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Brain Res. 1995 Mar 13;674(1):82-90.

Glutamate receptor subtype expression in human postmortem brain tissue from schizophrenics and alcohol abusers.

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  • 1Department of Pharmacology, University of Colorado Health Sciences Center, Denver 80262, USA.

Abstract

Antibodies to functional AMPA/kainate (GluR1, GluR2, GluR3), and kainate binding sites (GluR5-7) were used as probes to characterize and quantitate glutamatergic receptor subtypes in human post-mortem brain tissue from schizophrenic subjects and non-psychotic control subjects, which included normal controls and subjects with a previous history of alcohol abuse. Crude membrane fractions from human hippocampi and cingulate cortices were fractionated by SDS-PAGE, electrotransferred to nitrocellulose, and probed for the various glutamate receptor subtypes. Western blots were developed with chemiluminescence and the images analyzed by densitometry. Significant reductions were observed in the hippocampal immunoreactivity of both GluR2 and GluR3 AMPA/kainate receptor subtypes in schizophrenic subjects compared to the entire group of non-psychotic control subjects. No significant changes were observed in schizophrenic hippocampal GluR1 and GluR5 receptor subtypes or in levels of the structural control proteins, NCAM and tau. Significant increases were observed for GluR2 and GluR3 in the hippocampi of subjects with alcohol abuse histories when compared to the non-psychotic normal control group. When subjects with alcohol abuse histories were removed from the non-psychotic control pool, schizophrenics were no longer statistically different from the remaining normal controls. An analysis of GluR2 and GluR3 immunoreactivity in the cingulate cortex revealed no changes in these receptor subtypes among any of the groups. No alterations were observed in the immunoreactivity of these various proteins due to confounding factors such as age, sex, postmortem interval, or smoking history, except in the cingulate cortex were GluR3 receptor subtype levels were significantly reduced in the brains of smokers.(ABSTRACT TRUNCATED AT 250 WORDS)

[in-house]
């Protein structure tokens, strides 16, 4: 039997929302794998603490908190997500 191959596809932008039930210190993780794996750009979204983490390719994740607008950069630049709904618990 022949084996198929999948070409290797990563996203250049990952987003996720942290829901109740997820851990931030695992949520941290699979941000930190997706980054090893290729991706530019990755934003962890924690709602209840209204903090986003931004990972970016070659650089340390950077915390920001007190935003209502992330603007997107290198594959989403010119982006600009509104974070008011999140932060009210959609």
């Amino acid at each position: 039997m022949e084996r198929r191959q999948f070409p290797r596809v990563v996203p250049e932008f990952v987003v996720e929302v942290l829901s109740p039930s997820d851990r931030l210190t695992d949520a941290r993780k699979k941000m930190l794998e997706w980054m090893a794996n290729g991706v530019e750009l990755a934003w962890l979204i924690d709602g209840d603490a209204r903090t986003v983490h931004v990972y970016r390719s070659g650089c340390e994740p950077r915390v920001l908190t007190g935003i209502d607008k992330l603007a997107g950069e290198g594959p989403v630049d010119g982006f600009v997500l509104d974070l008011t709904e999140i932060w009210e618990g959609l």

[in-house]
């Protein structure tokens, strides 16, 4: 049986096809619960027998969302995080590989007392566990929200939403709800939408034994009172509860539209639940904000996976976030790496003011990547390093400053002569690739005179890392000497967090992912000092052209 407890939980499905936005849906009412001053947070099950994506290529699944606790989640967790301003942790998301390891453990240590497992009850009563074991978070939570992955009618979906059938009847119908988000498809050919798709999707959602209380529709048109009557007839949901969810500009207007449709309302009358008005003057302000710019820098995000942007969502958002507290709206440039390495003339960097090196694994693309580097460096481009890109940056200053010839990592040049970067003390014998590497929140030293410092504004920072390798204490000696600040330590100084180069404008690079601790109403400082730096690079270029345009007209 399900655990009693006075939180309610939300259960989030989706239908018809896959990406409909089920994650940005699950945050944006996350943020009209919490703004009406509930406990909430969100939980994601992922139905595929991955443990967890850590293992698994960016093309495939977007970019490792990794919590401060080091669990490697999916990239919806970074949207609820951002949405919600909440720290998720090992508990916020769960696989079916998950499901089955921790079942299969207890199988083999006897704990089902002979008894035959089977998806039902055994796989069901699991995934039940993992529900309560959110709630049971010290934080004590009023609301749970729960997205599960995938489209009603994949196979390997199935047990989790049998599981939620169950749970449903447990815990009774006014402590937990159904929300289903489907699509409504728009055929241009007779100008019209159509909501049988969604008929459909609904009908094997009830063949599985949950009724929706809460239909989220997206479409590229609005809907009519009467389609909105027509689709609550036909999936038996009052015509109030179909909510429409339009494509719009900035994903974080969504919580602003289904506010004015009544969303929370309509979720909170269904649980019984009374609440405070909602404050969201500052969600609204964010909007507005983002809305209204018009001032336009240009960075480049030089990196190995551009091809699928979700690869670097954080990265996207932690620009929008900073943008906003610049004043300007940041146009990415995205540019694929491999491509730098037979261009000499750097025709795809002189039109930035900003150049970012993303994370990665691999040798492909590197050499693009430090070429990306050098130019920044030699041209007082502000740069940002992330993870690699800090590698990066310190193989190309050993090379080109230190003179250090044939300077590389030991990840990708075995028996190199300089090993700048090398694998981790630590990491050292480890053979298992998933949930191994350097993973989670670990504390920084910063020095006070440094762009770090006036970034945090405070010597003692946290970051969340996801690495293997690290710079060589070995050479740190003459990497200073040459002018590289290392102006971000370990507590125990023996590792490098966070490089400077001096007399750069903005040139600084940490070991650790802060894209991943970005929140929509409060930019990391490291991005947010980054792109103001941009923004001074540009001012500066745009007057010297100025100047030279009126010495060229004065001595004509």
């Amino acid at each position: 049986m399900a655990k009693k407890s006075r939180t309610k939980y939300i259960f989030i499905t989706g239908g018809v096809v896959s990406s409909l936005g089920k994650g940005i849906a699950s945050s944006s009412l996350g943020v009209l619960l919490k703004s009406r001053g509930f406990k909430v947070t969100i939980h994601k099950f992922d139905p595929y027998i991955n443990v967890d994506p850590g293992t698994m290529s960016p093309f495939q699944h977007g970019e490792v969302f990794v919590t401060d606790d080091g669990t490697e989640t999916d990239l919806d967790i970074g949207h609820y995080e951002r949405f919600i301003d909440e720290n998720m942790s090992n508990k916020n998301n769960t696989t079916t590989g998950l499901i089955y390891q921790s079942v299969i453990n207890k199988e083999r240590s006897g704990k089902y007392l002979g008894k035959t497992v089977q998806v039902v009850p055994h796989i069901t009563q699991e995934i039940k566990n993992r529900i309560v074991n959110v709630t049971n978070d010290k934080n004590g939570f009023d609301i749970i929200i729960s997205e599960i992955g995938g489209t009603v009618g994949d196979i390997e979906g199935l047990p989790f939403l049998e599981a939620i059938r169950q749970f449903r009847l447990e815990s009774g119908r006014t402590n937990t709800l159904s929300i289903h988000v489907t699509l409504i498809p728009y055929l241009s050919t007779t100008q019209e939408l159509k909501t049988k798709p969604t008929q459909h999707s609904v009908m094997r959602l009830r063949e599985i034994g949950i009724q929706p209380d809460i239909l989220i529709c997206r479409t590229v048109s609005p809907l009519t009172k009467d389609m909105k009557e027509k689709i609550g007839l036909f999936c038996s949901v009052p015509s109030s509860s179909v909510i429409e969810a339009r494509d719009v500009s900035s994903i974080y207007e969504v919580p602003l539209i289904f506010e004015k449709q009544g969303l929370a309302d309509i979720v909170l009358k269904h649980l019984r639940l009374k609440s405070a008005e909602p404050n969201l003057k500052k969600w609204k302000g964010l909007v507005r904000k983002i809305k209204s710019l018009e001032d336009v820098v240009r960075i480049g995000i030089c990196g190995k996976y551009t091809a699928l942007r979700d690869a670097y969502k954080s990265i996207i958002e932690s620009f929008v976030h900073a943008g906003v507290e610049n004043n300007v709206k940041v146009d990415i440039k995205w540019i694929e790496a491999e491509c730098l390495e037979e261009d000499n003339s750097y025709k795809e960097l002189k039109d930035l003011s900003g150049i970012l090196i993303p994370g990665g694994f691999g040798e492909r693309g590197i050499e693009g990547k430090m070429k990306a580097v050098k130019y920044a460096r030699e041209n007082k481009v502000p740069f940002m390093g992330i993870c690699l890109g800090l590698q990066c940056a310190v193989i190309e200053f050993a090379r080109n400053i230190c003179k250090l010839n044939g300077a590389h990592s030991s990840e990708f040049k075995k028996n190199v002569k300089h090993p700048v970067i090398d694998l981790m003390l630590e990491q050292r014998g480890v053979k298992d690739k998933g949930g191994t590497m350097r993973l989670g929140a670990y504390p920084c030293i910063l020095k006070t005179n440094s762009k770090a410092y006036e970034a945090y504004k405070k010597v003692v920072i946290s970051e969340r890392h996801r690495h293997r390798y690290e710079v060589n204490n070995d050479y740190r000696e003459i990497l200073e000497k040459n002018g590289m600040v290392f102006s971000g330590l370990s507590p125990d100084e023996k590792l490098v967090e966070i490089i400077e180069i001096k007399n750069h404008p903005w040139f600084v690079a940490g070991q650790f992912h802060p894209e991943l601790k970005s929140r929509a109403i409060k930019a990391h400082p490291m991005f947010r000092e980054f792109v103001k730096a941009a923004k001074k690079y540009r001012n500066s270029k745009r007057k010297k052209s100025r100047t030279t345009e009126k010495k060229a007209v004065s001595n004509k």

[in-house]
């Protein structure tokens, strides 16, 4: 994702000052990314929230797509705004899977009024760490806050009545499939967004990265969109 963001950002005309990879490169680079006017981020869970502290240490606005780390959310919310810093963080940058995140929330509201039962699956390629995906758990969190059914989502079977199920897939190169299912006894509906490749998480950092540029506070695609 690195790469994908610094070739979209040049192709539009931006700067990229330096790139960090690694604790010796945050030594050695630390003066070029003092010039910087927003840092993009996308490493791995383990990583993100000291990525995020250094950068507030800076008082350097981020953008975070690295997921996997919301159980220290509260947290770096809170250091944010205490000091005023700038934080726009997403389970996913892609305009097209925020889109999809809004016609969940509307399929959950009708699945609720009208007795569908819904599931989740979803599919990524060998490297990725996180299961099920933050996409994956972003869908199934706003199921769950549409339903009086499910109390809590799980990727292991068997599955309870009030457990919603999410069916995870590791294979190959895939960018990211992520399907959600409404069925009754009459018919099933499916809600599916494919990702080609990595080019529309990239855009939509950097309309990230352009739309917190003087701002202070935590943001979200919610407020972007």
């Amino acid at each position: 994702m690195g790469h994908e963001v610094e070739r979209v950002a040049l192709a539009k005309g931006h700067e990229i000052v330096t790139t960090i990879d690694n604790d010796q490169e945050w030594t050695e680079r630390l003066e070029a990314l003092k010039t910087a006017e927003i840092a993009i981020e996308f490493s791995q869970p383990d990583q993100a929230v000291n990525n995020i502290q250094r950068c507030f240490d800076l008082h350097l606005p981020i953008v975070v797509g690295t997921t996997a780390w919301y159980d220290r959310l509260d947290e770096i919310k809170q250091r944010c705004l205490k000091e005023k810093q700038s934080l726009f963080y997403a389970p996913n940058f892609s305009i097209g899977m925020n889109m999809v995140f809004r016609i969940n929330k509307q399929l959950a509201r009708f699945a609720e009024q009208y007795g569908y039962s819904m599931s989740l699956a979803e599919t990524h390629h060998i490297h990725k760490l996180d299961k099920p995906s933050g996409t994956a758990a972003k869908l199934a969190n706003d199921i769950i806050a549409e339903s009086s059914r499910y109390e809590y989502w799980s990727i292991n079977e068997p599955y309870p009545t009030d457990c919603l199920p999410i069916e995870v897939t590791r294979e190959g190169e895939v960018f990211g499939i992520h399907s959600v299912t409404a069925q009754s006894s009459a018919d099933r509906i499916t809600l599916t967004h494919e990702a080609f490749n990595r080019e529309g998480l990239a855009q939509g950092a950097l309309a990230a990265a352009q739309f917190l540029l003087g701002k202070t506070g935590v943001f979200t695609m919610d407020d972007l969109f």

PMID:
7773698
[PubMed - indexed for MEDLINE]
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